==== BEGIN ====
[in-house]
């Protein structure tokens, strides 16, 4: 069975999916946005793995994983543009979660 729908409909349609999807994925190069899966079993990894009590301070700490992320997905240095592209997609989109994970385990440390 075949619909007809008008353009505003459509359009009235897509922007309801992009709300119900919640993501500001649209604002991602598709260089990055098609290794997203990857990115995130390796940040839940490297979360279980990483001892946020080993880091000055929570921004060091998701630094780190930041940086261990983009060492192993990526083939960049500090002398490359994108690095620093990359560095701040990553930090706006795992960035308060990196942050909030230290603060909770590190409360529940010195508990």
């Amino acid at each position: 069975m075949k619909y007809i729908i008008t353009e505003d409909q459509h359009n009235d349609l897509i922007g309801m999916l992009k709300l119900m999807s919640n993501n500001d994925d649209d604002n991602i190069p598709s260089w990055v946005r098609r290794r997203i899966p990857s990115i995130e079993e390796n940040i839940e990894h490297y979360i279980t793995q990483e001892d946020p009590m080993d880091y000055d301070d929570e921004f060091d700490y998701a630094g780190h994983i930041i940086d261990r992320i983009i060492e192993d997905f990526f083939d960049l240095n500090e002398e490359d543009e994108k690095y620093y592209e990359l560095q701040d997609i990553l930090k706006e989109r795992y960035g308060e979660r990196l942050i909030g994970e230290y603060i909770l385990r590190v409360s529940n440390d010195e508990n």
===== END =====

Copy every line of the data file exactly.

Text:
[in-house]
């Protein structure tokens, strides 16, 4: 069975999916946005793995994983543009979660 729908409909349609999807994925190069899966079993990894009590301070700490992320997905240095592209997609989109994970385990440390 075949619909007809008008353009505003459509359009009235897509922007309801992009709300119900919640993501500001649209604002991602598709260089990055098609290794997203990857990115995130390796940040839940490297979360279980990483001892946020080993880091000055929570921004060091998701630094780190930041940086261990983009060492192993990526083939960049500090002398490359994108690095620093990359560095701040990553930090706006795992960035308060990196942050909030230290603060909770590190409360529940010195508990």
């Amino acid at each position: 069975m075949k619909y007809i729908i008008t353009e505003d409909q459509h359009n009235d349609l897509i922007g309801m999916l992009k709300l119900m999807s919640n993501n500001d994925d649209d604002n991602i190069p598709s260089w990055v946005r098609r290794r997203i899966p990857s990115i995130e079993e390796n940040i839940e990894h490297y979360i279980t793995q990483e001892d946020p009590m080993d880091y000055d301070d929570e921004f060091d700490y998701a630094g780190h994983i930041i940086d261990r992320i983009i060492e192993d997905f990526f083939d960049l240095n500090e002398e490359d543009e994108k690095y620093y592209e990359l560095q701040d997609i990553l930090k706006e989109r795992y960035g308060e979660r990196l942050i909030g994970e230290y603060i909770l385990r590190v409360s529940n440390d010195e508990n």